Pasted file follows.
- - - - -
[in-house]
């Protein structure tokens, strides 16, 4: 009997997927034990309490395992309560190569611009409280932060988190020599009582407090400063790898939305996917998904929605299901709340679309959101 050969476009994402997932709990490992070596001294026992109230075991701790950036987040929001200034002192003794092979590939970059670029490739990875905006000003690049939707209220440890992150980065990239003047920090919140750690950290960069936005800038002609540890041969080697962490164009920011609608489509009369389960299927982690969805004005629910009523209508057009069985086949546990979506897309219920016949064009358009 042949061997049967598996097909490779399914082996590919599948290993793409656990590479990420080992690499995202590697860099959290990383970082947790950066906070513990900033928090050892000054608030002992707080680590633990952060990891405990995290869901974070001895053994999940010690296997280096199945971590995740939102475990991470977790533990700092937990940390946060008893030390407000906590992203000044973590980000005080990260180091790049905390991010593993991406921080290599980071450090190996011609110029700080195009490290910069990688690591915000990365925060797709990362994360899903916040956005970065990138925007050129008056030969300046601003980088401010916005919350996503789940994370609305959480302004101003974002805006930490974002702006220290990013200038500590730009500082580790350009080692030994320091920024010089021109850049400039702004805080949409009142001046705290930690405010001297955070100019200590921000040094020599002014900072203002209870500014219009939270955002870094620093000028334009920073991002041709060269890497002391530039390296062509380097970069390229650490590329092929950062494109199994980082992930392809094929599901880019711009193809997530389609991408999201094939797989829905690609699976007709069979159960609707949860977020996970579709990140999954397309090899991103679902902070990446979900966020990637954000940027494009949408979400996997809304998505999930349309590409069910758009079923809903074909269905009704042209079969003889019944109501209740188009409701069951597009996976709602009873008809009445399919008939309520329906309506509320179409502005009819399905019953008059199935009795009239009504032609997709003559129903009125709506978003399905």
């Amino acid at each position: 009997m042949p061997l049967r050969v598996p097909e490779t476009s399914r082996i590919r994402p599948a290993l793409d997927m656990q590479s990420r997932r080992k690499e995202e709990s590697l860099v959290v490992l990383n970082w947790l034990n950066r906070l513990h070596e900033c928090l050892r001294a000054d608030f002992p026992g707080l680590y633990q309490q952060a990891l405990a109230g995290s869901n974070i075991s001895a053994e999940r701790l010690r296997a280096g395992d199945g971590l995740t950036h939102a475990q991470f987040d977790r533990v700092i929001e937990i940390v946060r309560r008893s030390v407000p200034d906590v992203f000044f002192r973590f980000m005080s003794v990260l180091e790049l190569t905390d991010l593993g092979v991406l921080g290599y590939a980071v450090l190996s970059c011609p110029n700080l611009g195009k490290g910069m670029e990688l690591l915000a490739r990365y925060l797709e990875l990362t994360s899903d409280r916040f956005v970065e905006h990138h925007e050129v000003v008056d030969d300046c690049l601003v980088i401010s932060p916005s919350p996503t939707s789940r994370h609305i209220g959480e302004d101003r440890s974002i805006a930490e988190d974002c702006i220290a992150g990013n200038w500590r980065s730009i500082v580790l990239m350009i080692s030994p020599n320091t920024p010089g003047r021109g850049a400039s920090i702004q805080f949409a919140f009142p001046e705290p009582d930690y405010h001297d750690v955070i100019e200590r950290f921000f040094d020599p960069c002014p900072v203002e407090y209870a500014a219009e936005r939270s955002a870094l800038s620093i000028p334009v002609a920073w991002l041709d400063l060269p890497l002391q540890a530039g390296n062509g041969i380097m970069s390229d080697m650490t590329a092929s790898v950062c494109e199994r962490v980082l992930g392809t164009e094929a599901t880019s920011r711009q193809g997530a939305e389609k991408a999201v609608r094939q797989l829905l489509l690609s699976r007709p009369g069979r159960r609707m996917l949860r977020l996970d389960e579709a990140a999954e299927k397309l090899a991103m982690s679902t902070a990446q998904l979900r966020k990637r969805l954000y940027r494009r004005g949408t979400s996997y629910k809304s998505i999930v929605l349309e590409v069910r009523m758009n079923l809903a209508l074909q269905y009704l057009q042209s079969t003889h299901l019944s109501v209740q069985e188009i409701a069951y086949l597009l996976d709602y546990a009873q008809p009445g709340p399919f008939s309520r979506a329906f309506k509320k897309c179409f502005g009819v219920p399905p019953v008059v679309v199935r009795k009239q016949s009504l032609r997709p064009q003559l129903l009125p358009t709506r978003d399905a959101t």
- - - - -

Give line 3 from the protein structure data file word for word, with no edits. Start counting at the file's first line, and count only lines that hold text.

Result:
């Amino acid at each position: 009997m042949p061997l049967r050969v598996p097909e490779t476009s399914r082996i590919r994402p599948a290993l793409d997927m656990q590479s990420r997932r080992k690499e995202e709990s590697l860099v959290v490992l990383n970082w947790l034990n950066r906070l513990h070596e900033c928090l050892r001294a000054d608030f002992p026992g707080l680590y633990q309490q952060a990891l405990a109230g995290s869901n974070i075991s001895a053994e999940r701790l010690r296997a280096g395992d199945g971590l995740t950036h939102a475990q991470f987040d977790r533990v700092i929001e937990i940390v946060r309560r008893s030390v407000p200034d906590v992203f000044f002192r973590f980000m005080s003794v990260l180091e790049l190569t905390d991010l593993g092979v991406l921080g290599y590939a980071v450090l190996s970059c011609p110029n700080l611009g195009k490290g910069m670029e990688l690591l915000a490739r990365y925060l797709e990875l990362t994360s899903d409280r916040f956005v970065e905006h990138h925007e050129v000003v008056d030969d300046c690049l601003v980088i401010s932060p916005s919350p996503t939707s789940r994370h609305i209220g959480e302004d101003r440890s974002i805006a930490e988190d974002c702006i220290a992150g990013n200038w500590r980065s730009i500082v580790l990239m350009i080692s030994p020599n320091t920024p010089g003047r021109g850049a400039s920090i702004q805080f949409a919140f009142p001046e705290p009582d930690y405010h001297d750690v955070i100019e200590r950290f921000f040094d020599p960069c002014p900072v203002e407090y209870a500014a219009e936005r939270s955002a870094l800038s620093i000028p334009v002609a920073w991002l041709d400063l060269p890497l002391q540890a530039g390296n062509g041969i380097m970069s390229d080697m650490t590329a092929s790898v950062c494109e199994r962490v980082l992930g392809t164009e094929a599901t880019s920011r711009q193809g997530a939305e389609k991408a999201v609608r094939q797989l829905l489509l690609s699976r007709p009369g069979r159960r609707m996917l949860r977020l996970d389960e579709a990140a999954e299927k397309l090899a991103m982690s679902t902070a990446q998904l979900r966020k990637r969805l954000y940027r494009r004005g949408t979400s996997y629910k809304s998505i999930v929605l349309e590409v069910r009523m758009n079923l809903a209508l074909q269905y009704l057009q042209s079969t003889h299901l019944s109501v209740q069985e188009i409701a069951y086949l597009l996976d709602y546990a009873q008809p009445g709340p399919f008939s309520r979506a329906f309506k509320k897309c179409f502005g009819v219920p399905p019953v008059v679309v199935r009795k009239q016949s009504l032609r997709p064009q003559l129903l009125p358009t709506r978003d399905a959101t």